How bad is water damage to a house?

Whether it’s losing a tenant or finding alternative accommodation for tenants whilst repairs take place, damage to your property as a result of a flood or leak can be a headache. Unsurprisingly, loss of rental income is one of the biggest concerns for landlords and property owners, and after an unforeseen event, loss of rental income can be tricky to avoid. 

But, how bad is water damage to a house? Will water damage really have that much of an impact on your tenancy? Read on to learn more about how serious water damage in a house can be.

How serious is water damage in a house?

On the surface, a small leak may seem harmless. However, in reality, it could have a significant impact on your property. Water can spread quite quickly and will absorb into floors, walls, and pretty much anything in the vicinity. 

From blistered paint and swelled window frames to impacted electrical items and unsalvagable soft furnishings, there is a myriad of problems that can come with water damage in just the first 24 hours alone. To make matters worse, if the leak is on the roof and water comes through the ceilings, this could cause damage to insulation as well as the structural integrity of the property. 

It will only take a matter of days for the issue to develop further, as water damage can quickly lead to the development of mould. Plus, any metal surfaces affected will begin to corrode. If water damage and mould are left untreated for more than a week, the money and time it will take to make the property livable again will significantly increase, so it’s best to act quickly. 

How much water does it take to cause severe damage to a home?

You may be wondering how much water it takes to damage a home. Surely a small rupture won’t cause that much damage, right? A burst pipe can cause considerable damage and release gallons of water that can damage walls, carpets or other contents. 

Thankfully, if the structure of your property is strong and you have not previously experienced a major leak or flood, then dealing with water damage should be somewhat manageable.

If, however, the structure of your property is already quite weak, a flood or heavy storm could seriously damage your property. That’s why it’s important to invest in maintaining the structure of your property, particularly if you live in an area where floods are prevalent. 

How much does it cost to fix water damage in a home?

The cost of fixing water damage in a home can be pricey, though this will largely depend on how long the leak was present, the volume and quantity of building materials affected, the structure of the building,  and any aesthetic choices.

If you have concrete floors, for example, you will likely need a dehumidifier to dry them out. This could cost anywhere from £500 to £1000. Cavity floors, on the other hand, rarely need significant force to dry them out at all. Likewise, it will be much cheaper to repair carpet or a low-cost laminate compared to a wooden floor. Plus, the cost of repairing a leak that affected the kitchen and tiled walls will likely be pricier than a leak from a bathroom to the ceiling below.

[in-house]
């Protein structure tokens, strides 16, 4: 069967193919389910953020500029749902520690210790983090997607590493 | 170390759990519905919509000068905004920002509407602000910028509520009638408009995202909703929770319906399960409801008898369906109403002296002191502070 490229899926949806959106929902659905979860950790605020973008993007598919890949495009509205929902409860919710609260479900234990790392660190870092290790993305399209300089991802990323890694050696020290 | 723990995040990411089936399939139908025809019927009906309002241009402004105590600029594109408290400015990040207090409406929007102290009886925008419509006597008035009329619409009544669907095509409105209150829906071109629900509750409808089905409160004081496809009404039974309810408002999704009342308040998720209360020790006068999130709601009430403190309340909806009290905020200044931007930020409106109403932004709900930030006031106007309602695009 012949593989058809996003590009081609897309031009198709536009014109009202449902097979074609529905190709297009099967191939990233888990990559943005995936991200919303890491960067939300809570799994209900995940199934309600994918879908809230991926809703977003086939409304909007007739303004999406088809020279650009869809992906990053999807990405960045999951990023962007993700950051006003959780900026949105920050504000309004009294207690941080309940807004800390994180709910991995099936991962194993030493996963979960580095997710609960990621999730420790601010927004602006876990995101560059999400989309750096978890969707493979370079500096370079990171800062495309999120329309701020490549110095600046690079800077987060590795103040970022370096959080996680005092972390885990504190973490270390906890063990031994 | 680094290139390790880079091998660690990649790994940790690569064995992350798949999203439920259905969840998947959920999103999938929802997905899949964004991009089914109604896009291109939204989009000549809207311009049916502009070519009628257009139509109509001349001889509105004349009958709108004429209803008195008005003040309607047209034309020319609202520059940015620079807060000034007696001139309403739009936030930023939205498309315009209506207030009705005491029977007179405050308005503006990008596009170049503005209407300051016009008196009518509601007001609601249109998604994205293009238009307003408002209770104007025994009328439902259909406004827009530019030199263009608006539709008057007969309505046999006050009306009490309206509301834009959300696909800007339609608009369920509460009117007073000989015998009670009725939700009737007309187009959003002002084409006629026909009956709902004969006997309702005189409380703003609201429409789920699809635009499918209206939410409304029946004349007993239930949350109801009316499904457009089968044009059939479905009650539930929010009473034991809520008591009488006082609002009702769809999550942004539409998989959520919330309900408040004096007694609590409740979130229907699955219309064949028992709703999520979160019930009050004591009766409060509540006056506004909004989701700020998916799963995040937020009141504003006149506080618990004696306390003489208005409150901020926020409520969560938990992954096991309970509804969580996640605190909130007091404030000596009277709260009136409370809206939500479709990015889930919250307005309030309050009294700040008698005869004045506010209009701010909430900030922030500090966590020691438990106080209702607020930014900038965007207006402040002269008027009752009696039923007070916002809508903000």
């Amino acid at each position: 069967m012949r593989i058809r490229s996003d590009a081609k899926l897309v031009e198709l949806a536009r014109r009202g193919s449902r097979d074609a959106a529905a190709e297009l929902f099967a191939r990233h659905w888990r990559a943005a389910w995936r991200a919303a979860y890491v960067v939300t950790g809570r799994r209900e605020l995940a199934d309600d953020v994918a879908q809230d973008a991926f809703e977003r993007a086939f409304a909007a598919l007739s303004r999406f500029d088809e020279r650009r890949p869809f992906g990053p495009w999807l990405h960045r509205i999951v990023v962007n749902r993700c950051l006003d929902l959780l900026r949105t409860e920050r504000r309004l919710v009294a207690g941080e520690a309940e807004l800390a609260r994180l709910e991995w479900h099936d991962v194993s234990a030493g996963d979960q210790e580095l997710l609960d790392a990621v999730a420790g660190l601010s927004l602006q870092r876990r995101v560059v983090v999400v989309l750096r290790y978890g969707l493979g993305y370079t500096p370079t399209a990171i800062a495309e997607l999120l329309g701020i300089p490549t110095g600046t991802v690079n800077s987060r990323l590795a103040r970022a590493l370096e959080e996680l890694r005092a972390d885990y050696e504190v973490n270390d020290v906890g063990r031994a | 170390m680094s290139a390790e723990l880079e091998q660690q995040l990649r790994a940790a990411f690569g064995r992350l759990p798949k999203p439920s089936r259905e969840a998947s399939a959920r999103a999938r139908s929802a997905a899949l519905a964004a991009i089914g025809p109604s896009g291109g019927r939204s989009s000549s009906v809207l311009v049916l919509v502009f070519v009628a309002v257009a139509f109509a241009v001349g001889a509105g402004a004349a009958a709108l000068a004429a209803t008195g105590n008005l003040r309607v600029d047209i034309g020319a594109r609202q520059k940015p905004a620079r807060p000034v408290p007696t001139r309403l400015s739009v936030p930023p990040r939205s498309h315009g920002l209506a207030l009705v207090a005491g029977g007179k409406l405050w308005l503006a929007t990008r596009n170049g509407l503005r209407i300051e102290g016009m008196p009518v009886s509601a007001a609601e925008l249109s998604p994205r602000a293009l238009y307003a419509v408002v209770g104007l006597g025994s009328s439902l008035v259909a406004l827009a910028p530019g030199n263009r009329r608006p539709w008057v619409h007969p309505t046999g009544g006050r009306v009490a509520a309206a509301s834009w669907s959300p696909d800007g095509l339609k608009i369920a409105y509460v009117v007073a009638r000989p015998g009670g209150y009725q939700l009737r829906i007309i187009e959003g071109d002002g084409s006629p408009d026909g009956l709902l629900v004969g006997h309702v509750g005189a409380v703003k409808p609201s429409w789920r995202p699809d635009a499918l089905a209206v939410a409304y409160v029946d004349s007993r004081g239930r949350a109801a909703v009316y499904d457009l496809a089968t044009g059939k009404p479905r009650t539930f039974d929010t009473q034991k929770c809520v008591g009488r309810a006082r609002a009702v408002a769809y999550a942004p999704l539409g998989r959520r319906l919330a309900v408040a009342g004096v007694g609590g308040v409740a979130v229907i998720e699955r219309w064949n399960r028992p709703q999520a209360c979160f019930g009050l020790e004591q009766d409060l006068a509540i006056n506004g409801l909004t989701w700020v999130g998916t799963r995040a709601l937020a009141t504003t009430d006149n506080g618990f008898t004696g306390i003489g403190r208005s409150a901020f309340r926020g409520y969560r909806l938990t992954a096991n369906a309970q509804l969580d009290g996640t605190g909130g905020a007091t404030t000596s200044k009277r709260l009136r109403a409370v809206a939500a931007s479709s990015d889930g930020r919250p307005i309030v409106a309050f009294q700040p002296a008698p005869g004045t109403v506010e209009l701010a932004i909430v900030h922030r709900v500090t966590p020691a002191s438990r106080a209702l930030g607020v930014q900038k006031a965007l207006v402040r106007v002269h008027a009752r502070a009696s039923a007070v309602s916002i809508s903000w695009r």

Unsurprisingly, water damage to electrical systems can be quite costly to repair, as a qualified electrician will need to carry out essential checks to reduce the potential safety risks. Head over here to learn more about the electrical safety requirements for rented property.

Is water damage covered by insurance?

The Met Office suggest that there is more potential for flooding due to climate change. Whilst this may mean that more properties will be affected by water damage in the future, it’s not just flooding that is the problem. Burst and leaking problems may not grab the headlines, but they can cause the biggest headaches.

You may be wondering, is water damage covered by insurance? The good news is that, generally, water damage will be covered by insurance. In fact, according to the Association of British Insurers, insurance companies pay out £1.18 million every day for escape of water damage. In that sense, the numbers are on your side.

Remember, a standard home insurance policy will not usually cover rented properties against water damage. To avoid potentially hefty repair costs, it may be worth taking out specialised landlord insurance. Whether your property is part-furnished or fully furnished, it may also be worth looking into landlord contents insurance. Landlord contents insurance will make it much easier to replace any soft-furnishings affected by water damage and can even cover other types of rental property damage, such as pet damage and malicious damage.

Need help finding the right policy? We at CIA landlords can help you find a policy that suits your requirements and your wallet. So, what are you waiting for? Get a quote or request a callback today. We look forward to speaking with you soon!

If you’re looking for more expert advice for landlords, head over to our advice centre. We cover everything from neighbourly disputes, finance, pets and loads more.